A rural Alaska educator has received a big honor from the University of Alaska Fairbanks. Kuskokwim Campus UAF associate professor Diane McEachern is the first rural recipient of the Emil Usibelli Distinguished Teaching Award, which she won for her cross-cultural teaching style.
McEachern has spent 15 years trying to figure out how to best serve her students at the University of Alaska Fairbanks, Kuskokwim Campus in Bethel, most of whom are Alaska Native. McEachern will be the first to tell you that learning how to teach her Alaska Native students was uncomfortable at first, especially as a white woman who didn’t grow up in the Yukon-Kuskokwim Delta.
Her students are not typical teenagers who just graduated high school and stumble into college as the next stage of growing up. McEachern’s students will snowmachine many miles from one village to the next just to catch a flight to get to school. These students tell her that they are going to school to save their people.
"I have to say, when a student says they are, and then as faculty you look at your syllabus and your learning objectives and you're like, 'Huh, I didn’t put that down here,'" McEachern said.
McEachern teaches rural human services, and got her start in the Yukon-Kuskokwim Delta as a social worker. She was first employed as a social worker for the Lower Kuskokwim School District in Kwethluk and then Bethel, before becoming a teacher at KuC 15 years ago.
Her first year, McEachern had to learn how to teach under the gaze of Elders, which she was not used to. Two Elders usually sit in her class as she teaches.
"Nobody else was bothered, but I was and I had to unpack that. And part of that was that I thought I should be in control of the classroom; I thought we should follow my syllabus perfectly," McEachern said.
But by the end of her first year, she felt something change. One day, the two Elders were out for doctor's appointments, and she felt anxious while teaching the class. Later that afternoon, she was teaching with her class in a horseshoe facing her.
"I see in the back the two Elders are entering the room after lunch, and they come walk up and usually sat next to me. And as they walked up, for a split second, I felt a visceral sense of relief, like 'Ah. Okay, good. They are here,'" McEachern said.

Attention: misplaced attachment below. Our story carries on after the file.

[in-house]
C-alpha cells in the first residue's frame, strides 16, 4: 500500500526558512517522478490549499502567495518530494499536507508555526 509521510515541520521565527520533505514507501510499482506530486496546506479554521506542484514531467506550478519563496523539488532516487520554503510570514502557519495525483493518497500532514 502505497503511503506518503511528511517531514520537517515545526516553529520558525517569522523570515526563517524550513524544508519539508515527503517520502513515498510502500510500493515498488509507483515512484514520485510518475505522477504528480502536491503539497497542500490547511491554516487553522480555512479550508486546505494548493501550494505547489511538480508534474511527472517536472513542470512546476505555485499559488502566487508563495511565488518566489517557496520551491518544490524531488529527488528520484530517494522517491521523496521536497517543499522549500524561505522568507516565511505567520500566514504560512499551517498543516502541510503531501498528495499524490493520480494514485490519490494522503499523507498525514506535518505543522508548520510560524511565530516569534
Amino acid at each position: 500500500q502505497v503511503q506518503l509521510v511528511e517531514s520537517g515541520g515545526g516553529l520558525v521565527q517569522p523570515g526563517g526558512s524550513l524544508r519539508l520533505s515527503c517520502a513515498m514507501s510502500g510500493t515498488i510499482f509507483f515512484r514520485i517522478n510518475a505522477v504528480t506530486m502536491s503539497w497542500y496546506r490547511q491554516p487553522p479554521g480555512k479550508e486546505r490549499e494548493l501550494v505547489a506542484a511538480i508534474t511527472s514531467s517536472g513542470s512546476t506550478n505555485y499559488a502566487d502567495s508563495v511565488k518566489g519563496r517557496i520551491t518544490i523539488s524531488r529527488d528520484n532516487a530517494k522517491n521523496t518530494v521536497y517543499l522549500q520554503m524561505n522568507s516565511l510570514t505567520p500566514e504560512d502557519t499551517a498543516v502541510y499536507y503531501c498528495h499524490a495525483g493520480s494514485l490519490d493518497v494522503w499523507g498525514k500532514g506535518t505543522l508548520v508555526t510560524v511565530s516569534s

She said that she figured out that everything that needs to be learned will be learned, just maybe not the way she had scheduled it.
Yup’ik Elder Esther Green, who has sat in McEachern’s classes, accompanied her to Fairbanks to receive her award.
"It’s set up very nicely, these big tables, these glass flower vases on these tables, and all the tables are set and it’s very beautiful and Esther felt she was a tourist. She said, 'Oh I’m a tourist!'” McEachern said.
Linda Curda is the acting campus director and nominated McEachern for the award. Curda says that McEachern's dedication toward suicide prevention and research was another reason for her nomination.
"Through that whole experience in teaching, she also had incredible service with the community," Curda said.
But for McEachern, the award is more about her students and how they taught her to be a better teacher.
"As long as I am in a position like this I will always have to ask myself difficult questions, listen to difficult conversations, and engage in challenging dialogue," McEachern said.
McEachern will receive a $10,000 cash prize with the award. The money comes from a $750,000 endowment fund from the Usibelli Coal Mine.
Diane McEachern also co-hosts KYUK's Friday morning talk show, Talkline.